Have you heard the new one? A sales trainer is suggesting a new sales trick that has salespeople regularly selling vehicles for more than the advertised price. The practice essentially invites customers to pay an additional amount above the advertised price as a tip for excellent service or for getting an exceptional deal. The trainer claims this is kosher, provided the additional amount is fully disclosed to the customer and the customer agrees to it.
It sounds too good to be true, right? That’s because it probably is. Most states have laws that explicitly require that dealerships sell vehicles at or below the advertised price, often referred to as the “ad price rule.” But even if your state does not have a clear rule, your state’s unfair or deceptive acts or practices (UDAP) statute may bar this sales tactic.
Keep in mind prosecutors and, in some states, plaintiffs’ attorneys, use these laws to challenge unfair business practices. Further, the Federal Trade Commission (FTC) is very much interested in unfair and deceptive practices, and has built a body of case law it or state prosecutors can use against your dealership.
Penalties and Headlines
This article briefly analyzes how this new sales tactic and others designed to circumvent the ad price rule could put your dealership in legal hot water. But even if your dealership’s sales staff never gets wind of this specific tactic, it is important to know that prosecutors and plaintiff’s attorneys are always on the lookout for unfair and deceptive practices. These cases can result in big penalties and even bigger headlines for your dealership.
The sales trick is likely prohibited in states that clearly mandate that vehicles be sold at or below the advertised price. For example, the California Department of Motor Vehicles’ regulation states that advertised vehicles “must be sold at or below the advertised price irrespective of whether or not the advertised price has been communicated to the purchaser.” California law does not recognize any exception to this rule. Further, these are relatively simple lawsuits, as the prosecutor can simply compare the final vehicle price to the advertised price.
Can you avoid the ad price rule by adding the additional cost to an aftermarket product? You may be able to get away with such a practice for a while, as it would be harder for a prosecutor to spot the violation by looking at the sales contract, but this is playing with fire.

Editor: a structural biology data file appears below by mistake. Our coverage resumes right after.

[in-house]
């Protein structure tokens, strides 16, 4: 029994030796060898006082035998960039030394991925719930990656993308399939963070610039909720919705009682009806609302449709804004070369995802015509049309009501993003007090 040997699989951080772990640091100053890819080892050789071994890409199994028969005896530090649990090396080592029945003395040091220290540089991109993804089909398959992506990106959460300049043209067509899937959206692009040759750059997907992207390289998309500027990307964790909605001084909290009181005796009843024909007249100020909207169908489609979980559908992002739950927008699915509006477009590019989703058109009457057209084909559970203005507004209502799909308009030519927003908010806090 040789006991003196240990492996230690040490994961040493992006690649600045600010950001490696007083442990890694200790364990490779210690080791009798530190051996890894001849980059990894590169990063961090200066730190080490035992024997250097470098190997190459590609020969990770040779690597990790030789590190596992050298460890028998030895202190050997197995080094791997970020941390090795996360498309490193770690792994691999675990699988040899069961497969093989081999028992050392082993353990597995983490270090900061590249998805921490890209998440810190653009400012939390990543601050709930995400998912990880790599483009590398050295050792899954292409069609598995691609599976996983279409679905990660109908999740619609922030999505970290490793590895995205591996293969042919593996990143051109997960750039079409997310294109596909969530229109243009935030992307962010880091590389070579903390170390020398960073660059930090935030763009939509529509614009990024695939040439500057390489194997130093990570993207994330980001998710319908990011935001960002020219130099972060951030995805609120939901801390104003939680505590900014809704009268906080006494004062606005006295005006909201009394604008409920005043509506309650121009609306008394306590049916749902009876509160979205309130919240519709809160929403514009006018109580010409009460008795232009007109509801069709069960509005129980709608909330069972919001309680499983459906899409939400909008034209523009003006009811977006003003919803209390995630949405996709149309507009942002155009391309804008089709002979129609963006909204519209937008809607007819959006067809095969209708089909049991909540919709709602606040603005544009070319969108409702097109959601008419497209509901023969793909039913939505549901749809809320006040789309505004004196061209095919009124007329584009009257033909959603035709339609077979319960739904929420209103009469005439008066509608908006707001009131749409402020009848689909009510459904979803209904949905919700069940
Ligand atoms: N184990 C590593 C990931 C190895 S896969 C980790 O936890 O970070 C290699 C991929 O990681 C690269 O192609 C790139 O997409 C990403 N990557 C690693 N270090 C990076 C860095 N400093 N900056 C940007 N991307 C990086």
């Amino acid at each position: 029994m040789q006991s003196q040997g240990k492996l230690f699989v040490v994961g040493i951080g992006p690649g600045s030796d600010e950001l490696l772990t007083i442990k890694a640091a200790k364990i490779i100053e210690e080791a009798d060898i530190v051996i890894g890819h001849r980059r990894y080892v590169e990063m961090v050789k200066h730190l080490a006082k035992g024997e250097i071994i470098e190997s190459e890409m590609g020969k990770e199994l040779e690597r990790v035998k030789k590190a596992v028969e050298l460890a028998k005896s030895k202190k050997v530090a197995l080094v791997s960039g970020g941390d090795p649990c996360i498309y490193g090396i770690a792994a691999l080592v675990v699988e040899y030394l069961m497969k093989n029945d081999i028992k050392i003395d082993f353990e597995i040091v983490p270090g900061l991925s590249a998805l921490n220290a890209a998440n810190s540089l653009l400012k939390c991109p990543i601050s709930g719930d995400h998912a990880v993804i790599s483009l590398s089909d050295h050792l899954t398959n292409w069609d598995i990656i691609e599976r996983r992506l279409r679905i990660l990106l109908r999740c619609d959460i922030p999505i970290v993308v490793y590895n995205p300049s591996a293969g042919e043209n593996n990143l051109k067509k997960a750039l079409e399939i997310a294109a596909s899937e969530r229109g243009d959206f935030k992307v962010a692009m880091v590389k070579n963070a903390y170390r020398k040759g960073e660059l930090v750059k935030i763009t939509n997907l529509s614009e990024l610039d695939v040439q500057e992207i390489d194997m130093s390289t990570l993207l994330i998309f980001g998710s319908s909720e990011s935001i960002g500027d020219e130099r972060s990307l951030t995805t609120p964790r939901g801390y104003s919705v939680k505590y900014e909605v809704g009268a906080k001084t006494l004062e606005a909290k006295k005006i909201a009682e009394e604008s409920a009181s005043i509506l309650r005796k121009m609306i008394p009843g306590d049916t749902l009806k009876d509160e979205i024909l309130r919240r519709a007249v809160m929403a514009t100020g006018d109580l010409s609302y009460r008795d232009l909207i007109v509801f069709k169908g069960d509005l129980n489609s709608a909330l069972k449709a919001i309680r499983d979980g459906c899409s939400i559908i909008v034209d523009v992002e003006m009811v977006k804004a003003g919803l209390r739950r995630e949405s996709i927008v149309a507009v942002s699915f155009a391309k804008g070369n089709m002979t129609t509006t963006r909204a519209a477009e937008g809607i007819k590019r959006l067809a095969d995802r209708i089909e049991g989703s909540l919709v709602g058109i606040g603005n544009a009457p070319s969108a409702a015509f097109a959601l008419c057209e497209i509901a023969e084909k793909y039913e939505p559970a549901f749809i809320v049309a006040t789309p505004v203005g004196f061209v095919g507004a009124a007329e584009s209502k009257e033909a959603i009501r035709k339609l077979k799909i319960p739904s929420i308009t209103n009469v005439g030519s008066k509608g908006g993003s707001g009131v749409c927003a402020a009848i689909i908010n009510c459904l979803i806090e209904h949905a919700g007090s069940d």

In some cases, a prosecutor may allege that this amounts to “payment packing,” or quoting a price or monthly payment to a customer that includes products or services that the customer did not request. California has explicitly prohibited this practice. In other states, prosecutors have relied on their UDAP statutes to target these practices. For example, New York Attorney General Eric Schneiderman has brought nearly a dozen cases in the last several years charging dealers with “jamming,” another word for payment packing.
This practice also could invite scrutiny from the FTC and Department of Justice (for dealers engaged in indirect vehicle financing) and the Consumer Financial Protection Bureau (for dealers who hold their own paper). The CFPB has expressed skepticism about aftermarket products generally, and specifically warned that dealerships that sell aftermarket products at variable prices could be subject to a disparate impact lawsuit.
If, for example, your dealership sells more of an aftermarket product to Spanish-speaking customers and at a higher price than to English-speaking customers — and a legitimate business reason for the pricing difference does not exist — this could be the basis for a lawsuit that alleges the dealership unfairly discriminates against Hispanic customers.
Nowhere Is Safe
Even in states that do not explicitly prohibit sales of vehicles for more than the advertised price, state UDAP statutes may prohibit the practice. For example, Tennessee’s UDAP statute includes “advertising goods or services with intent not to sell them as advertised” as an unfair or deceptive practice. In these cases, the prosecutor may allege that the sales tactic shows that the dealership advertises a base price with the intent to sell the vehicle at a higher price, in violation of this rule.
Other states have a UDAP statute that more generally prohibits unfair or deceptive acts or practices. These often track the broad language of the FTC Act, which declares “unfair methods of competition, unconscionable acts or practices, and unfair or deceptive acts or practices in the conduct of any trade or commerce” to be unlawful.
In interpreting the terms “unfair” and “deceptive,” Florida courts, for example, have adopted and applied FTC case law to find a practice is unfair “if it offends public policy and is immoral, unethical, oppressive, unscrupulous or substantially injurious to consumers.” As a result, even in states such as Florida, which does not explicitly prohibit sales above the advertised price, the state UDAP statute could support lawsuits or prosecutions against dealers who sell above the advertised price.
This article has focused on a single sales tactic, but the lesson applies broadly. If a sales tactic appears too good to be true, there is a good chance a prosecutor (and, ultimately, a judge) will eventually agree. Many states have rules that prohibit specific practices, but even if you do not live in one, your sales tactics could nevertheless be deemed unfair or deceptive.
Christian Scali and Monica Baumann are attorneys with The Scali Law Firm, recognized by the Daily Journal as California’s top boutique automotive law firm. Reach them at [email protected] and [email protected].
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